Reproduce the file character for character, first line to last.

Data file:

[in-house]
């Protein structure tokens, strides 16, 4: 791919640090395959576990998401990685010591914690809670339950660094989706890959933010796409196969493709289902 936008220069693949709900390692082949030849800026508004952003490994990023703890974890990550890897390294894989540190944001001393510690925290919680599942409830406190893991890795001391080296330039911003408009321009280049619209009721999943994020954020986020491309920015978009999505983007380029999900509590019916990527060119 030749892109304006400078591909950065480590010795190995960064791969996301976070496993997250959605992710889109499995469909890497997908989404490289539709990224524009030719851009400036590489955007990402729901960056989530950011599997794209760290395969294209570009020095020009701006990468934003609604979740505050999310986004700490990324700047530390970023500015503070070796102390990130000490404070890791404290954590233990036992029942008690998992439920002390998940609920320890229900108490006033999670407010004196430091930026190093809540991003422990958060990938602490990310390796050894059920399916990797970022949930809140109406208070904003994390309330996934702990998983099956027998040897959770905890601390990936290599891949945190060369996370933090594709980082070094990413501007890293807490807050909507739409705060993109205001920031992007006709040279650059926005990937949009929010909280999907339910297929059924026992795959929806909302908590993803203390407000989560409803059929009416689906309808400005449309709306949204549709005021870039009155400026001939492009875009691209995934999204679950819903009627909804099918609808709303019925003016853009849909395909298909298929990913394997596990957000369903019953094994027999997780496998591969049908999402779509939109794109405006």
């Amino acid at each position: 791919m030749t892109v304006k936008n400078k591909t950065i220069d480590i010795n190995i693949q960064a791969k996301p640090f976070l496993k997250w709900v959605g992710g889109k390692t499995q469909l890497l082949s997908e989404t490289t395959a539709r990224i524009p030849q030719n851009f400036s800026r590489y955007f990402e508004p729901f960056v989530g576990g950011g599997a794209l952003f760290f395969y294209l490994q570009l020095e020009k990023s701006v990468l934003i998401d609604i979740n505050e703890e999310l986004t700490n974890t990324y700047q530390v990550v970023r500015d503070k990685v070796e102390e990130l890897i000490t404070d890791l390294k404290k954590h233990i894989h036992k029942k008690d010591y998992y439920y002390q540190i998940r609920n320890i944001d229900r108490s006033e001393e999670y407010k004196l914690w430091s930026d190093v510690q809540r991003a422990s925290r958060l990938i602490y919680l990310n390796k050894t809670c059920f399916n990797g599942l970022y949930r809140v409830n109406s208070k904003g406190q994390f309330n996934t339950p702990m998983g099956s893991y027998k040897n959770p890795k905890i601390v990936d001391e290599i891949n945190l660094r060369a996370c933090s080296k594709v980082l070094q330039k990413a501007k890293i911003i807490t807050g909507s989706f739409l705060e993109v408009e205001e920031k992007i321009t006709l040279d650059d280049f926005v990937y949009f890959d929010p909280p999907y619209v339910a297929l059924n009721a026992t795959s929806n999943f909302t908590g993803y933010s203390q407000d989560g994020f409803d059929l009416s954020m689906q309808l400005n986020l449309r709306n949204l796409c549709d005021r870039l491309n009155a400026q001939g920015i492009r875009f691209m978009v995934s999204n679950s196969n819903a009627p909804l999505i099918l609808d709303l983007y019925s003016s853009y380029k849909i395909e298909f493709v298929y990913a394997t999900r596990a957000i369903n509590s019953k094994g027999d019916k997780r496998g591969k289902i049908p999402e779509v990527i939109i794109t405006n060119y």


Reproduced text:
[in-house]
């Protein structure tokens, strides 16, 4: 791919640090395959576990998401990685010591914690809670339950660094989706890959933010796409196969493709289902 936008220069693949709900390692082949030849800026508004952003490994990023703890974890990550890897390294894989540190944001001393510690925290919680599942409830406190893991890795001391080296330039911003408009321009280049619209009721999943994020954020986020491309920015978009999505983007380029999900509590019916990527060119 030749892109304006400078591909950065480590010795190995960064791969996301976070496993997250959605992710889109499995469909890497997908989404490289539709990224524009030719851009400036590489955007990402729901960056989530950011599997794209760290395969294209570009020095020009701006990468934003609604979740505050999310986004700490990324700047530390970023500015503070070796102390990130000490404070890791404290954590233990036992029942008690998992439920002390998940609920320890229900108490006033999670407010004196430091930026190093809540991003422990958060990938602490990310390796050894059920399916990797970022949930809140109406208070904003994390309330996934702990998983099956027998040897959770905890601390990936290599891949945190060369996370933090594709980082070094990413501007890293807490807050909507739409705060993109205001920031992007006709040279650059926005990937949009929010909280999907339910297929059924026992795959929806909302908590993803203390407000989560409803059929009416689906309808400005449309709306949204549709005021870039009155400026001939492009875009691209995934999204679950819903009627909804099918609808709303019925003016853009849909395909298909298929990913394997596990957000369903019953094994027999997780496998591969049908999402779509939109794109405006």
């Amino acid at each position: 791919m030749t892109v304006k936008n400078k591909t950065i220069d480590i010795n190995i693949q960064a791969k996301p640090f976070l496993k997250w709900v959605g992710g889109k390692t499995q469909l890497l082949s997908e989404t490289t395959a539709r990224i524009p030849q030719n851009f400036s800026r590489y955007f990402e508004p729901f960056v989530g576990g950011g599997a794209l952003f760290f395969y294209l490994q570009l020095e020009k990023s701006v990468l934003i998401d609604i979740n505050e703890e999310l986004t700490n974890t990324y700047q530390v990550v970023r500015d503070k990685v070796e102390e990130l890897i000490t404070d890791l390294k404290k954590h233990i894989h036992k029942k008690d010591y998992y439920y002390q540190i998940r609920n320890i944001d229900r108490s006033e001393e999670y407010k004196l914690w430091s930026d190093v510690q809540r991003a422990s925290r958060l990938i602490y919680l990310n390796k050894t809670c059920f399916n990797g599942l970022y949930r809140v409830n109406s208070k904003g406190q994390f309330n996934t339950p702990m998983g099956s893991y027998k040897n959770p890795k905890i601390v990936d001391e290599i891949n945190l660094r060369a996370c933090s080296k594709v980082l070094q330039k990413a501007k890293i911003i807490t807050g909507s989706f739409l705060e993109v408009e205001e920031k992007i321009t006709l040279d650059d280049f926005v990937y949009f890959d929010p909280p999907y619209v339910a297929l059924n009721a026992t795959s929806n999943f909302t908590g993803y933010s203390q407000d989560g994020f409803d059929l009416s954020m689906q309808l400005n986020l449309r709306n949204l796409c549709d005021r870039l491309n009155a400026q001939g920015i492009r875009f691209m978009v995934s999204n679950s196969n819903a009627p909804l999505i099918l609808d709303l983007y019925s003016s853009y380029k849909i395909e298909f493709v298929y990913a394997t999900r596990a957000i369903n509590s019953k094994g027999d019916k997780r496998g591969k289902i049908p999402e779509v990527i939109i794109t405006n060119y």